Aprilia, the Italian motorcycle manufacturer owned by the Piaggio Group, has competed successfully on the track for decades. Its SMV 750 Dorsoduro, a middleweight sport bike new to the U.S. market in 2009, reflects that heritage in its styling and in its components.
The SMV shares many features with Aprilia’s SL 750 Shiver. It has the same 749.9cc, liquid-cooled, V-twin, four-stroke engine, set at the same 90-degree angle, with dual overhead cams, four valves per cylinder, and fuel injection. The engine is paired with a six-speed transmission, with overdrive, and a hydraulic clutch with adjustable levers. The front suspension is an inverted fork with 6.3 inches of travel, and the rear is a twin-sided swing arm with an adjustable spring preload monoshock and rebound damping. The suspension is one area in which the Dorsoduro differs from the Shiver: the swing arm is longer, the rear sub-frame was developed specifically for the Dorsoduro, and the front suspension has been tuned to a supermotard standard. Radial brakes—a 12.6-inch dual hydraulic disc in front and a 9.4-inch disc in back—provide plenty of stopping power.
Aprilia employed the same ride-by-wire triple-mapping feature used in the Shiver, which lets riders choose one of three power modes. With the bike in idle and using the ignition switch, riders can toggle from rain mode (which cuts down on the bike’s power, rendering it, in one reviewer’s opinion, gutless) to sport (making the throttle extremely sensitive) to touring (for smooth riding). Different riders have very different reactions to the three modes: some feel that the sport setting is touchy and difficult and they stick to the touring mode; others consider the touring mode dull and prefer the sport setting.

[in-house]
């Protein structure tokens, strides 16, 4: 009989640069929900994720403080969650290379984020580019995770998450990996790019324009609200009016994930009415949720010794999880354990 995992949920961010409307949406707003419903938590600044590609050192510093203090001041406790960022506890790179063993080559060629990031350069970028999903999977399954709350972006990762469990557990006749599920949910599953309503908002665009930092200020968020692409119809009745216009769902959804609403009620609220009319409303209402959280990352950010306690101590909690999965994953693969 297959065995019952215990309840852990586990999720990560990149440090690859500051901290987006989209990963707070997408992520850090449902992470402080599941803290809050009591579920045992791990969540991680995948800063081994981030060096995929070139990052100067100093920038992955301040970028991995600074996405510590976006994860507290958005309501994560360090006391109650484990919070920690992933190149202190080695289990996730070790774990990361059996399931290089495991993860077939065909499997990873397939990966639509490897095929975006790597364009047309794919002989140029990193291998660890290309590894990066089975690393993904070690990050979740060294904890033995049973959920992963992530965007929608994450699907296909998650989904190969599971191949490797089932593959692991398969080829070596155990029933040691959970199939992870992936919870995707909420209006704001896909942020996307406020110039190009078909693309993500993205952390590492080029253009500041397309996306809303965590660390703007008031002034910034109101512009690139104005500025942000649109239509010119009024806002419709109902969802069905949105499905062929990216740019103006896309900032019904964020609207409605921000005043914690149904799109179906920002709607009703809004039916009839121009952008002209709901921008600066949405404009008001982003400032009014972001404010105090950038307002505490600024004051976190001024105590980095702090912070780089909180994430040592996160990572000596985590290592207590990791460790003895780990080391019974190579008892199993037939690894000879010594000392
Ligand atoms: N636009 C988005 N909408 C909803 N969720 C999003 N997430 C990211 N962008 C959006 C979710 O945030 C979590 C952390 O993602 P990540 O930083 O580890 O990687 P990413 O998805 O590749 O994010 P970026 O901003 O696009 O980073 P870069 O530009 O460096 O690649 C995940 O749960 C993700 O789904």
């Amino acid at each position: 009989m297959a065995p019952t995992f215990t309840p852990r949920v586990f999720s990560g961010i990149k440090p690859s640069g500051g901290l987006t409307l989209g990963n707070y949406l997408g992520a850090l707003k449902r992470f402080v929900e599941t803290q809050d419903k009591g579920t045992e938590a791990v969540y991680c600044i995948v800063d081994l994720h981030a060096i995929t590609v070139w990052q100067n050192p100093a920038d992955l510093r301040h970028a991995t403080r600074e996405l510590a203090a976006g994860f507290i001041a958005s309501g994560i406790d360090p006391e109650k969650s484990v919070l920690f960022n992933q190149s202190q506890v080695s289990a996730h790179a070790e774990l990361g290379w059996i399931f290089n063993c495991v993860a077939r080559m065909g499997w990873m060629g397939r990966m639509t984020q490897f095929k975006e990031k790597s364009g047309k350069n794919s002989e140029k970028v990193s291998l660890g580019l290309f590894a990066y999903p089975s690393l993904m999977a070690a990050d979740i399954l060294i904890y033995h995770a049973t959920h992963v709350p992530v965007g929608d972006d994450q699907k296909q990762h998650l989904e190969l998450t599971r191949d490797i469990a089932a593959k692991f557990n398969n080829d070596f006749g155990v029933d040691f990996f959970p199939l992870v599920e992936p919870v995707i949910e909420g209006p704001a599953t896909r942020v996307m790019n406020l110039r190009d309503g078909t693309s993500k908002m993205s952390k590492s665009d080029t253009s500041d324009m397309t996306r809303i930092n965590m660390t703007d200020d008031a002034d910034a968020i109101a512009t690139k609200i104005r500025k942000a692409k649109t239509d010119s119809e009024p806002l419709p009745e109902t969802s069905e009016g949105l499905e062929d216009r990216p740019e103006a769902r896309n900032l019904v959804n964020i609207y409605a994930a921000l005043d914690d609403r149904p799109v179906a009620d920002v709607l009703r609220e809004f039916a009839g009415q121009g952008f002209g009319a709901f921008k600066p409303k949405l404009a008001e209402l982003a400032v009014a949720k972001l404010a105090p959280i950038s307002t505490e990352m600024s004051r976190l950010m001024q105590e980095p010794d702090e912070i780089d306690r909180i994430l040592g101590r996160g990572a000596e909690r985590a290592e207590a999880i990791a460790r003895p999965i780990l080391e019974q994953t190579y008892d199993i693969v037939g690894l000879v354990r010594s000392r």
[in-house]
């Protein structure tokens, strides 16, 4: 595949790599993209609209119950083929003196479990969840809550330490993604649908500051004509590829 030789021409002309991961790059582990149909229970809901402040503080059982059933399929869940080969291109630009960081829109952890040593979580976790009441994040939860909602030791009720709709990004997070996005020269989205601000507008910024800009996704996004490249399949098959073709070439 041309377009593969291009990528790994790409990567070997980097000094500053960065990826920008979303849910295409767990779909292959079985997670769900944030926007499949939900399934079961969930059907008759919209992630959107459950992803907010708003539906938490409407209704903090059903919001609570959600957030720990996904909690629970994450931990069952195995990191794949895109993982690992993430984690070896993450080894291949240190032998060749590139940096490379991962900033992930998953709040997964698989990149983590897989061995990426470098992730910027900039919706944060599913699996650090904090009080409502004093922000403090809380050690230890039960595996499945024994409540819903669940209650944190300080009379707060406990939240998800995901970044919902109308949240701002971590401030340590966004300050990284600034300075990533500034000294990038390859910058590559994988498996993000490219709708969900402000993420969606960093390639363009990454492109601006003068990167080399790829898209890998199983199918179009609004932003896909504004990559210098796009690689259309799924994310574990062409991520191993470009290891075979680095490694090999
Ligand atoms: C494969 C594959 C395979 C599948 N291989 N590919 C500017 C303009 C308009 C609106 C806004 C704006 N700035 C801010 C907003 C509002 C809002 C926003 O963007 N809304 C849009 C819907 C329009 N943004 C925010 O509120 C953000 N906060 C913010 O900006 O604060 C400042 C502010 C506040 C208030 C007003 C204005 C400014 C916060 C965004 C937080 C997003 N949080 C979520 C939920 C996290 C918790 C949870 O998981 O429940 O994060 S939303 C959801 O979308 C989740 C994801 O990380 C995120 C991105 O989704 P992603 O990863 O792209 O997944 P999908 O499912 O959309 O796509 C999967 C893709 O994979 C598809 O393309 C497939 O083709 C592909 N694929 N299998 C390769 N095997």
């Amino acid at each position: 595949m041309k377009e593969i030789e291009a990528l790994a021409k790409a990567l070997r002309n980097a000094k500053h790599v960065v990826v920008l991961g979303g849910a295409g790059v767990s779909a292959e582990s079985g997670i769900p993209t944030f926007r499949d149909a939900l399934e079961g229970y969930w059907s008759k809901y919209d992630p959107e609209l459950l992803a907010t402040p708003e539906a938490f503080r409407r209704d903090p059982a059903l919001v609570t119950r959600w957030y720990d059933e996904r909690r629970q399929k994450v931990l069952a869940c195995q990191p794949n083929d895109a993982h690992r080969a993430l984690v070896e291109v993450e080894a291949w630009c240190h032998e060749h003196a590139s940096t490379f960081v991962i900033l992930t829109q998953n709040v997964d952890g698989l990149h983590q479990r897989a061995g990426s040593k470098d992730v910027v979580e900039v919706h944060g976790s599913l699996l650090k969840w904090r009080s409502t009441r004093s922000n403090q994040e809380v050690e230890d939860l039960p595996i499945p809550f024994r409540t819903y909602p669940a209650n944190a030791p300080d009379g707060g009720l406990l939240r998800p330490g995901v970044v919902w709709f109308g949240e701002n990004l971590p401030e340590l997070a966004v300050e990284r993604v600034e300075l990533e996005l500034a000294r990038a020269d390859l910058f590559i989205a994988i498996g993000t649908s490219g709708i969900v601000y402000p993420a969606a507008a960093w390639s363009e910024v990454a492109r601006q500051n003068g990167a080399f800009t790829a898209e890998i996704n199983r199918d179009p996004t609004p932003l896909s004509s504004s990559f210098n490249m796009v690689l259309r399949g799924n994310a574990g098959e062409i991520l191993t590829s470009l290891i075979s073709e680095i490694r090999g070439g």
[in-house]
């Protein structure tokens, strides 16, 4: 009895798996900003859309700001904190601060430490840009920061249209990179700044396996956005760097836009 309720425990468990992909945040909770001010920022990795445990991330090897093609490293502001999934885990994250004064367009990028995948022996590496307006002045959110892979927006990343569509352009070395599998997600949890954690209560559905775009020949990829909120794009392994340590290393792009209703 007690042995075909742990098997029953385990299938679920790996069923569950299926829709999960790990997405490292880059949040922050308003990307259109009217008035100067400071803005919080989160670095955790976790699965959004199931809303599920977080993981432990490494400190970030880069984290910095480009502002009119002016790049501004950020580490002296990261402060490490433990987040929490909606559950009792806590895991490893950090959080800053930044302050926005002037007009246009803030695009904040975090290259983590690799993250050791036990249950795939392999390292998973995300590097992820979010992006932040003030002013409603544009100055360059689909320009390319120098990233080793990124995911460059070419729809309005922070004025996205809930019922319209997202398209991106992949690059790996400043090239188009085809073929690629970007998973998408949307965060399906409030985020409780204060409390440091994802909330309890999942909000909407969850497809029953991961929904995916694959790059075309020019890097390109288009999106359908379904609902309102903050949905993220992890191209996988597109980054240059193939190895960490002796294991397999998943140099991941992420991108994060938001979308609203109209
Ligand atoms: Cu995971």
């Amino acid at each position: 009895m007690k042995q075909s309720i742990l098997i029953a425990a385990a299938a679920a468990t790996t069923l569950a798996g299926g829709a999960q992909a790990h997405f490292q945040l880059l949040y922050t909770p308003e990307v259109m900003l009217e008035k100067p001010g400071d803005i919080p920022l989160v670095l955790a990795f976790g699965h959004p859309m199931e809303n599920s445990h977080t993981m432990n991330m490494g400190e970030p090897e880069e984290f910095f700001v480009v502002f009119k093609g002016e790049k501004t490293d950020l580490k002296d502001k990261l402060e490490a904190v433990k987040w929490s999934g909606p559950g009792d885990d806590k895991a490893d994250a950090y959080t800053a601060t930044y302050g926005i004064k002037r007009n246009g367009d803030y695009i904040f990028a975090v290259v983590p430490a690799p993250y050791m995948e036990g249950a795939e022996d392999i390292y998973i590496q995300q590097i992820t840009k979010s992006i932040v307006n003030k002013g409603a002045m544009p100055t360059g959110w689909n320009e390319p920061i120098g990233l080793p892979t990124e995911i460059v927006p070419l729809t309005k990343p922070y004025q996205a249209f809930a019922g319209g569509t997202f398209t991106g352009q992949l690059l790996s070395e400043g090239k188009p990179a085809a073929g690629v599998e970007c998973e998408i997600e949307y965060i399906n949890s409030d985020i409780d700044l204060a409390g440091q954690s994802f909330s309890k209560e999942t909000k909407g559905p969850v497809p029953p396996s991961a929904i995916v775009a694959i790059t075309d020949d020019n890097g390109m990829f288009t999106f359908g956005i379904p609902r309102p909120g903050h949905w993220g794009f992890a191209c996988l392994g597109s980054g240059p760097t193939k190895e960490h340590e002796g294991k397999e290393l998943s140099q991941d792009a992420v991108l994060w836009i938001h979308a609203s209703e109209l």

Standard multilingual instrumentation includes displays showing the time, the triple-map setting, and the average miles per gallon, as well the speedometer, odometer, and analog tachometer. The fuel tank holds 3.2 gallons, and estimates of mileage range from 32 miles per gallon to 45 (perhaps this says something about the style of riding). The SMV 750 weighs about 450 pounds loaded with oil and fuel, heavy for a supermotard but fairly light for a street bike—and it can reach 120 mph without undue vibration.
With its hand grips and guards, 34.3-inch seat height, fork guards, and foot pegs, the bike’s styling underlines its supermoto heritage. In 2009, it came in black and red.